1. Zedler815
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    Zedler815 New Member

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    Hello! :)

    Discussion in 'New Member Introductions' started by Zedler815, Apr 7, 2013.

    My name is Sara and I like to write.

    I have been splitting my time between Jax, FL and Cinci, OH for the past couple years (came up to Ohio for dreams that didn't work out but only left me in lots of debt).

    I feel like I am having a midlife crisis and the age of 23. Then again, I have felt that way since I was 12, when I was first diagnosed with bipolar disorder after a tragic event (tragic for my parents, that is). And so, my writing takes on a more darker tone, hoping to relieve some of my suffering. Has it been working? Not permanently. I have gone through my life thinking it is better to hide behind my mask and so I withdraw from the world and when I don't have many good friends I wonder why (DUH). But it is all about perspective.

    I try and stay as objective towards people's beliefs and opinions as I can. I understand we have all gotten to where we are by our own life experiences.

    I like poetry, nonfiction (I once received a fortune cookie advising me to study those you admire, and I truly appreciate that. Not that you should become someone you are not, but to learn from those around you). I am a huge fan of Tolkien, Neil Gaiman, Clive Barker and Chuck Palahniuk. The Thief of Always is my favorite book.

    Writing for me is a special, and much need, outlet. I hope to share with and learn from the people here!


    PS: How in the world do I change my profile avatar? ;)
     
  2. Banzai
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    Banzai One-time Mod, but on the road to recovery Contributor

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    Welcome to Writing Forums, Sara!

    I hope you find what you're looking for here, whatever your interests in writing.

    This forum aims to provide the best workshopping resources on the internet, and to that end we have a few rules which you should familiarise yourself with before you get stuck in. The main section of the site is the Writing Workshop, where members can post their writing in order to receive critique of their work.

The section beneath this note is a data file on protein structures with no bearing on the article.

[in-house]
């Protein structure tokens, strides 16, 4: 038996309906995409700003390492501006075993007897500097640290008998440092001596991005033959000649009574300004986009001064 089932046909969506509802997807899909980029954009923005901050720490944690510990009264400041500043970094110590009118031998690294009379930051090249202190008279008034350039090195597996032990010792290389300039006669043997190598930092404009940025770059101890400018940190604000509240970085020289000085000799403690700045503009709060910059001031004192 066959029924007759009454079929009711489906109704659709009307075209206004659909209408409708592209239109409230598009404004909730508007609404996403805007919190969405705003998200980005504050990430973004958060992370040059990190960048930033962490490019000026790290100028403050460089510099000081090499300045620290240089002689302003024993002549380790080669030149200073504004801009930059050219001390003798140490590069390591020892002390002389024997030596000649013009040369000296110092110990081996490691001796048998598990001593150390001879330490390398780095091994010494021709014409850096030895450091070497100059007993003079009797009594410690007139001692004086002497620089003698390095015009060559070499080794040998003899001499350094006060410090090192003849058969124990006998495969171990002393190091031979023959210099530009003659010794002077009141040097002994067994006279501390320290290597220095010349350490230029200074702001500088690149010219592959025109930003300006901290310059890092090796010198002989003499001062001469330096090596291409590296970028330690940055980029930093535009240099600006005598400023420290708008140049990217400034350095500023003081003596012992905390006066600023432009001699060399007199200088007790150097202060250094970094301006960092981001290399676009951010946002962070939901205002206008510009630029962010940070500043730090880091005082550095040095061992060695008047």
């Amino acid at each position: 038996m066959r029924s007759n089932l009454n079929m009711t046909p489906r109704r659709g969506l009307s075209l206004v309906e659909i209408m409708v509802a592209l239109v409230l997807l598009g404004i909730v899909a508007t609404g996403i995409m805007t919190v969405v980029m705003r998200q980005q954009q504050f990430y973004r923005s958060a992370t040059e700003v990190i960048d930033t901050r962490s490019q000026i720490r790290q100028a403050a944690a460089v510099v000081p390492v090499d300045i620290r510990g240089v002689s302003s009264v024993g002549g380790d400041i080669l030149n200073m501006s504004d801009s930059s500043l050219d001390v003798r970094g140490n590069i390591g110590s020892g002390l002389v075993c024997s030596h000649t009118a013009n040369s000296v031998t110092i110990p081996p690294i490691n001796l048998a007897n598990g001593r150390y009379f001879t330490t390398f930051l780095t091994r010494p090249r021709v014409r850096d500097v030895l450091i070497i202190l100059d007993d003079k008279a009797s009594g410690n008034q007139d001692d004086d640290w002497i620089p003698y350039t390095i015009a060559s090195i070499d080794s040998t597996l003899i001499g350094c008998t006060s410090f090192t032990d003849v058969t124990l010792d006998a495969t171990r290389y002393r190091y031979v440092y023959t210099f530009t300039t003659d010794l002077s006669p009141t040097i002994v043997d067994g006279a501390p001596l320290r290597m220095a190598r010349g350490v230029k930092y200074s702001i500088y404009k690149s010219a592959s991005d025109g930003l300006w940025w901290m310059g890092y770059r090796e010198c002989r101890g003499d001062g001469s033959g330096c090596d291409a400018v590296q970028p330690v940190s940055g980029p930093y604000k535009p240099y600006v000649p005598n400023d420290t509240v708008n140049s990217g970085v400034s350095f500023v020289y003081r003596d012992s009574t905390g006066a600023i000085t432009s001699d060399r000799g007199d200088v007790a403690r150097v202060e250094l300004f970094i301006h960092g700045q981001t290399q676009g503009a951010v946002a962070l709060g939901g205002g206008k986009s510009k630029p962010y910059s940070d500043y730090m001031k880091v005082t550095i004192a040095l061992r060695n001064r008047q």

However, before we allow members to post their work, they must have met some basic requirements. Firstly, you must have been a member for fourteen days, and have made twenty posts on the forum overall (please note, posts in Word Games do not count towards this). This is so that members, when they post their work, have familiarised themselves with the forums and contributed to them (as well as hopefully learned something for themselves). Secondly, members must provide two constructive reviews of other people's work for each piece of their own that they wish to post. This is because we believe that the focus of workshopping should be equally upon giving reviews as receiving them, as they allow a writer to practice and improve their editing skills, which they can then apply to their own writing.

    Beyond the Writing Workshop, you will find that we have extensive forums for discussion of aspects of writing, as well as a community area for general discussion. We also run periodic short story and poetry contests, which are good for challenging yourself and expanding your skills. The requirements of the Writing Workshop don't apply to the contests, so new members are allowed (nay, encouraged!) to get stuck in and enter! We also have a growing short story club (think book club, but with short stories!), which you can find stickied in the Book Discussion forum.

    If you have any questions or problems, then the moderators (myself, Lemex and Dante Dases) should be your first port of call. Any technical problems with the site itself should be directed to Daniel, the site administrator and owner. I would recommend you have a look over the rules so that you know what to expect, and what is expected. But aside from that, I hope you enjoy your time here.


    Banzai
     
  3. evelon
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    evelon Active Member

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    Hello Sarah :) Seems like you've done a lot of living in a short space of time. Writing's a good outlet. Hope you enjoy it here.
     
  4. stormr
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    stormr Member

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    Hello sarah, I'm new here too, to answer your question about the avatar, look up to the top of the page were it says "forum actions", and go under edit profile. Its in the menu to the left about halfway down the page. Hope this helps, and look forward to possibly reading some of your work in the future, I like darker toned material.

    --Brian
     
  5. Zedler815
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    Zedler815 New Member

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    Thank you all for the warm welcome! After I made this thread, I wanted to dig in and converse with others and start learning but then found myself thinking "Where do I start!?". So, since I have registered, I have only gotten around to reading other people's threads and the stickies, which are very helpful.

    Stormr: Thanks! I will try and change my avatar in a moment. By the way, I LOVE yours. Never thought about the half full, half empty glass expression like that before! Thank you for the new perspective ;)